I believe there is something positive about the stability factor and gluing factor of traditions. In a world where everything is changing and nothing can be counted on, it is nice to have an "order of service" and other traditions such as "Harvest Sunday" for all the reasons that Mr. Blumer gave. Family traditions and even bedtime rituals are considered a good thing by just about everyone , so why not church traditions for the same reasons? If everything in life is topsy-turvy, it is nice to know the offering will be before the special music and the special music will be before the preaching. Smile Naturally, it isn't wrong to "change it up" occasionally, but no need to be fearful of continuity either.

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Aaron Blumer's picture


JohnMatzko wrote:
My view is that the Bible does not emphasize tradition so much as it emphasizes history
I think you raise some interesting questions here about the relationship between history and tradition. In my view there are two general kinds of traditions: handed down beliefs and handed down practices. They tend to come in pairs but not necessarily. I think history relates to both of these forms of tradition.
In the case of the monuments, these are forms of communication and create a tradition of the what to believe sort. So I guess I'm suggesting that history and tradition are inseparable if the history is communicated at all. A monument hands down a story.

Where history and traditions of practice come together is more complex. History is often the reason for the traditional practice (a.k.a. ritual, though that word makes alot of folks bristle). So with the feasts, for example, a ritual became the means for passing down the history. But then, over time, the rituals themselves acquire a history. "We've been doing this for two thousand years." When that happens the ritual has the potential to become doubly rich. It has it's original value as a communicator of a historical event and then also has the value of it's own history shared by those who have beein observing it together for centuries or millennia.
Personally, I see alot of beauty in that... as long we don't start thinking these things are Holy Writ.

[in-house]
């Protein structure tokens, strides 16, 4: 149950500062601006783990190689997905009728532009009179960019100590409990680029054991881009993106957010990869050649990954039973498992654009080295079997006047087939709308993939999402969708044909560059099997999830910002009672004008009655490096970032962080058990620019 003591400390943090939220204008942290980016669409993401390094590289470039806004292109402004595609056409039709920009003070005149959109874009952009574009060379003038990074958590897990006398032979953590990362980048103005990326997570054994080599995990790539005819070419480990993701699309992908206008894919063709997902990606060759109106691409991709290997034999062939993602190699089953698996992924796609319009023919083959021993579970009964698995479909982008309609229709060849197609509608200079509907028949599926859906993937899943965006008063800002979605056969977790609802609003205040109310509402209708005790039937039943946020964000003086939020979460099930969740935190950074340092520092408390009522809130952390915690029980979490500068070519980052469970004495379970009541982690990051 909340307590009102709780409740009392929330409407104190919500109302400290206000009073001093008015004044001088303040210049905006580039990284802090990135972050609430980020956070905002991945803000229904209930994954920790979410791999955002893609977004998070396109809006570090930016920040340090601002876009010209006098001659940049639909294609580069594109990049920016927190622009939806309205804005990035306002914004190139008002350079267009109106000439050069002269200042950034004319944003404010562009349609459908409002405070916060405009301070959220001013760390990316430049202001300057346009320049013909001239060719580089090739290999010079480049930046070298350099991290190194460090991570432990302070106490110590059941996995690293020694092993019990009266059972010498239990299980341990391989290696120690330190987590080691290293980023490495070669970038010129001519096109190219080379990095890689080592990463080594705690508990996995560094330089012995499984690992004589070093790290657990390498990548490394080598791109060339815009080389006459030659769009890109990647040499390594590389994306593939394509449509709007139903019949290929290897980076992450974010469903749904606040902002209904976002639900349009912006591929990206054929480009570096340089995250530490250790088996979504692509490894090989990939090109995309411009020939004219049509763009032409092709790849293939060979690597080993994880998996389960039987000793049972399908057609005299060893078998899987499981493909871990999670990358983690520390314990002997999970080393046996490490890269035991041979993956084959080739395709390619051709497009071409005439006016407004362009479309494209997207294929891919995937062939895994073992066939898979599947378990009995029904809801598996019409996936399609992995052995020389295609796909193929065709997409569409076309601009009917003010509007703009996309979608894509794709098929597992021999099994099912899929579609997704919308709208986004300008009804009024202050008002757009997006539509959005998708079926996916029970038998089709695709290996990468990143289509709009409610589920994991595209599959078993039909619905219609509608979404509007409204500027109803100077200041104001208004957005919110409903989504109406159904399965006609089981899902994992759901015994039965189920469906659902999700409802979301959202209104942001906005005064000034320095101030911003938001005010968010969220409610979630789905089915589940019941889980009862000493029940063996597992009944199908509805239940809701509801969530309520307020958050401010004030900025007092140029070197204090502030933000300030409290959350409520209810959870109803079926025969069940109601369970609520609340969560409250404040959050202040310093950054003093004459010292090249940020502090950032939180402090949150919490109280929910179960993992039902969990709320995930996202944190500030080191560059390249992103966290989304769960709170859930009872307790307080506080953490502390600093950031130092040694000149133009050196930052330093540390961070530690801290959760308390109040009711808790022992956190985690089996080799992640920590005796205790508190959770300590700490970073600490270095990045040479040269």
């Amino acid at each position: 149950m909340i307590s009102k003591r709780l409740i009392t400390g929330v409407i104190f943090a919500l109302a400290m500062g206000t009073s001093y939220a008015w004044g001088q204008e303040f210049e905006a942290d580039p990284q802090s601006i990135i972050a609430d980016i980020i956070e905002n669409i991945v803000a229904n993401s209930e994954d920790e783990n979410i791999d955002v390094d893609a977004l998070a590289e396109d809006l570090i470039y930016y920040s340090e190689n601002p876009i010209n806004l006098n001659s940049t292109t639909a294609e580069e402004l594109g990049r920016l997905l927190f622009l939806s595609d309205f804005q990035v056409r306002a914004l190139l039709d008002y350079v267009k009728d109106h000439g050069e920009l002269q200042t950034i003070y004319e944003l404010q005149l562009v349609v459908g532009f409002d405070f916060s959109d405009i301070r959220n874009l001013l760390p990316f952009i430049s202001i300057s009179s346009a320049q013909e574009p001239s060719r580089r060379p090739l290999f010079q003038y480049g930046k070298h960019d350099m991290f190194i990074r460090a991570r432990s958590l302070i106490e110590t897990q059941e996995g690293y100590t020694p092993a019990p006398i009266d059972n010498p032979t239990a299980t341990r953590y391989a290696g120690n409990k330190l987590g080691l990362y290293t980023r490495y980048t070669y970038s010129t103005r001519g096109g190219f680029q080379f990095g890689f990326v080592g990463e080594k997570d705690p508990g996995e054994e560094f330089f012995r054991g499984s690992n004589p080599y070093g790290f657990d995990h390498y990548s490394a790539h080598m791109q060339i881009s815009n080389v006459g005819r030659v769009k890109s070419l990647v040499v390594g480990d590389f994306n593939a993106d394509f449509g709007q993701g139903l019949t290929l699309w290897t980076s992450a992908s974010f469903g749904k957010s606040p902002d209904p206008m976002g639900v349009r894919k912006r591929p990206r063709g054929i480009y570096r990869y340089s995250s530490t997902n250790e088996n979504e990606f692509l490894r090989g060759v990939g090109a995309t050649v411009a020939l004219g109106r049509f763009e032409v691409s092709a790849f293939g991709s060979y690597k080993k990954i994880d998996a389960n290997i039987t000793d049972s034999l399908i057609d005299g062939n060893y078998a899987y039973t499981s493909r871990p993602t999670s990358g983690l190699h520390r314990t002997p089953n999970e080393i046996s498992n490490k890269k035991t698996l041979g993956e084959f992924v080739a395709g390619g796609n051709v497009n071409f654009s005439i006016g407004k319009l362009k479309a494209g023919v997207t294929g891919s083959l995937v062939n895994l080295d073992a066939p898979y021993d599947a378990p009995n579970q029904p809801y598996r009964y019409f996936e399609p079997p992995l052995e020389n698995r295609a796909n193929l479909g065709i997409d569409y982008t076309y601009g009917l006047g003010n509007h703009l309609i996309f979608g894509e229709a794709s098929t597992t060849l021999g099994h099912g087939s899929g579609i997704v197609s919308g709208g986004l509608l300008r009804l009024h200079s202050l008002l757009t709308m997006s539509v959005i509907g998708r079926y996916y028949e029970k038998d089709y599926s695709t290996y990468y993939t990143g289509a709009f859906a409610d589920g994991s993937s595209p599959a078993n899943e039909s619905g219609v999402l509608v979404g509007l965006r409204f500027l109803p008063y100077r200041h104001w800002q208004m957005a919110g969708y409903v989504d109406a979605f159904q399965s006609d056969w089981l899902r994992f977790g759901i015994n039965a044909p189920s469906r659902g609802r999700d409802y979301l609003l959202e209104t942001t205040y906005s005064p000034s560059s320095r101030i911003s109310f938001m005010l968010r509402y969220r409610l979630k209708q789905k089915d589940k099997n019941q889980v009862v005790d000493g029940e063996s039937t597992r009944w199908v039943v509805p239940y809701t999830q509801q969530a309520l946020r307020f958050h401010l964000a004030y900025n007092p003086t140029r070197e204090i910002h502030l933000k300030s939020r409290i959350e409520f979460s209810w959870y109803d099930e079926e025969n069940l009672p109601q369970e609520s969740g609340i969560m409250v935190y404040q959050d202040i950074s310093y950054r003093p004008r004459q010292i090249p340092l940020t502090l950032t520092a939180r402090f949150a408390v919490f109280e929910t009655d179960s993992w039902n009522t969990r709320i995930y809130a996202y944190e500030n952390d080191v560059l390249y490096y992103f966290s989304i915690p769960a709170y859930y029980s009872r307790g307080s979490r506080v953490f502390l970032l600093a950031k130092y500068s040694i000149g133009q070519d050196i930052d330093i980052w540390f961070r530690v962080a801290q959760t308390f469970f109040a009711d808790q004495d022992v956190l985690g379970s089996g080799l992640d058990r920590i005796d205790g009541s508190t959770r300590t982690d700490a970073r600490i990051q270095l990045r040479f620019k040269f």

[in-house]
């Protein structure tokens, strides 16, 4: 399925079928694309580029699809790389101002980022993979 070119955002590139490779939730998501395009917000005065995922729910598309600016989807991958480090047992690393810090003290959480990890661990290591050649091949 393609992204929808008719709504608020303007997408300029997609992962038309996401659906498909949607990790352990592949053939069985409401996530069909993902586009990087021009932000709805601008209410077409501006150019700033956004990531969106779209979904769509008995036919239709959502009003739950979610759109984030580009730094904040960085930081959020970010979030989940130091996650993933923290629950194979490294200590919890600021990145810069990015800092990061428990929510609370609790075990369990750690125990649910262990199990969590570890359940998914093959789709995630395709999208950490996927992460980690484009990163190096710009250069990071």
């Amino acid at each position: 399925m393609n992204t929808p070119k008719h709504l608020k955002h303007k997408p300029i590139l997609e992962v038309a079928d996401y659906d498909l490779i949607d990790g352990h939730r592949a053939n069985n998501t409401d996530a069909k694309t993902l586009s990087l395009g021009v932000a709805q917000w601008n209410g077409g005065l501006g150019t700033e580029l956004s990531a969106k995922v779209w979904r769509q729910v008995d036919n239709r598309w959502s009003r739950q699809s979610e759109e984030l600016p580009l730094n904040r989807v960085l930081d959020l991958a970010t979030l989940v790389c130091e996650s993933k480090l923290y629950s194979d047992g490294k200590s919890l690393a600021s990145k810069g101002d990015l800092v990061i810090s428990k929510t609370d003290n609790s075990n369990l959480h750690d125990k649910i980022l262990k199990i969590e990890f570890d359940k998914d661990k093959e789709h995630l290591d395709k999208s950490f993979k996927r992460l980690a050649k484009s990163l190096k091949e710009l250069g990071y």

Views expressed are always my own and not my employer's, my church's, my family's, my neighbors', or my pets'. The house plants have authorized me to speak for them, however, and they always agree with me.

JohnMatzko's picture

I enjoy traditions, whether family traditions, church traditions, or national traditions. But I note in my concordance that of the twelve uses of the word "paradosis" (tradition) in the New Testament, eleven are negative. (The only positive example is 2 Thessalonians 2: 15.)

Biblical support for tradition can only be inferred, but biblical emphasis on the value of history (at least biblical history) is unequivocal. For instance, I Corinthians 10 discusses the Israelites who fell in the wilderness and notes in verse 11: “Now these things happened to them as an example, and they were written for our instruction, upon whom the ends of the ages have come.” Notice that Paul is using inspired history to warn the Corinthians not to follow in the tradition of their forebears.

allenjs's picture

@JohnMatzko -- Yes! This is a very deep well. Traditions are fine, but history is another thing entirely. I would love to read anything you may have written more deeply on this subject; as in blogs, articles, or whatever.

I will note that Chris Nunn's book, "De La Mettrie's Ghost" makes a very convincing argument that memory of a personal historical narrative is a requirement for any concept of free will. Just as with the Biblical accounts, individuals choose to monumentalize certain parts of their history, and choose to "cover up" and "forget" other parts (like Noah's drunkenness), and the narrative that they preserve is what creates their freedom of choice. Individuals do this, and so does the entire race. Another interesting and very recent book on this topic, which is secular like Nunn's, is "Comeuppance" from Harvard University Press. It makes the same argument -- that the historical narrative is the deciding factor. Both books provide stunning support for Christianity, IMO.

I also think that this historical perspective is a key to understanding the story of Samson. A piece of hair which is never cut becomes an unbroken line that records an individual's entire history. It is the only body part with this characteristic, and this characteristic of hair would have been obvious even to ancient people. When this personal "history", so to speak, was preserved unbroken in accordance with God's will and in submissive obedience, Samson's personal will was able to overwhelm all challengers (but was somewhat misguided). Figuratively, the story teaches us quite a bit about the power inherent in group histories. And literally, the life of the literal Samson as recorded preserves those figurative lessons for posterity.

I believe that the Samson story (literal as it was), was meant to show us something figurative about history. But I believe the Haggadah (also literal) was meant to teach us a very specific history; one which overwhelms us and to which we owe our existence, and which continues to reappear in our lives today.